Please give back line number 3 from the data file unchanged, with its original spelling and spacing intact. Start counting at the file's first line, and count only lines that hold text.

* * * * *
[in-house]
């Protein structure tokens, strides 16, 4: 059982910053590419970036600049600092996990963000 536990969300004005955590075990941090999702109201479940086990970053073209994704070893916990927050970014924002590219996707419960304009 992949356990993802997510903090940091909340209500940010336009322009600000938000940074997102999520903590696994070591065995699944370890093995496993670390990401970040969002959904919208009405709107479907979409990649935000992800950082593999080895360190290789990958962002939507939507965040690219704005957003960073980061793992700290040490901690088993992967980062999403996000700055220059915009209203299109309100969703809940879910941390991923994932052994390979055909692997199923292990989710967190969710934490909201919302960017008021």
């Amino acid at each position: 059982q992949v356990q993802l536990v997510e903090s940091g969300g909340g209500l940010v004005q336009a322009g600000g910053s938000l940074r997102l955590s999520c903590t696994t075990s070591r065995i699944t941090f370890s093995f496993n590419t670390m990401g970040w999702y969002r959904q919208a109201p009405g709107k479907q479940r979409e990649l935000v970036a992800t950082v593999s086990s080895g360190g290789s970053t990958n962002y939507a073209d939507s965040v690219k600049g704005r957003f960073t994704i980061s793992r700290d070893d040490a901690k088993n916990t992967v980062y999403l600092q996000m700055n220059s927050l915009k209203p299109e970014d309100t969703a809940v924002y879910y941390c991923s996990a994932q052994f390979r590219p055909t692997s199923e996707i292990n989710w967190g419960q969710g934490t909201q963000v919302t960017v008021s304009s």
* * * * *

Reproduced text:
């Amino acid at each position: 059982q992949v356990q993802l536990v997510e903090s940091g969300g909340g209500l940010v004005q336009a322009g600000g910053s938000l940074r997102l955590s999520c903590t696994t075990s070591r065995i699944t941090f370890s093995f496993n590419t670390m990401g970040w999702y969002r959904q919208a109201p009405g709107k479907q479940r979409e990649l935000v970036a992800t950082v593999s086990s080895g360190g290789s970053t990958n962002y939507a073209d939507s965040v690219k600049g704005r957003f960073t994704i980061s793992r700290d070893d040490a901690k088993n916990t992967v980062y999403l600092q996000m700055n220059s927050l915009k209203p299109e970014d309100t969703a809940v924002y879910y941390c991923s996990a994932q052994f390979r590219p055909t692997s199923e996707i292990n989710w967190g419960q969710g934490t909201q963000v919302t960017v008021s304009s």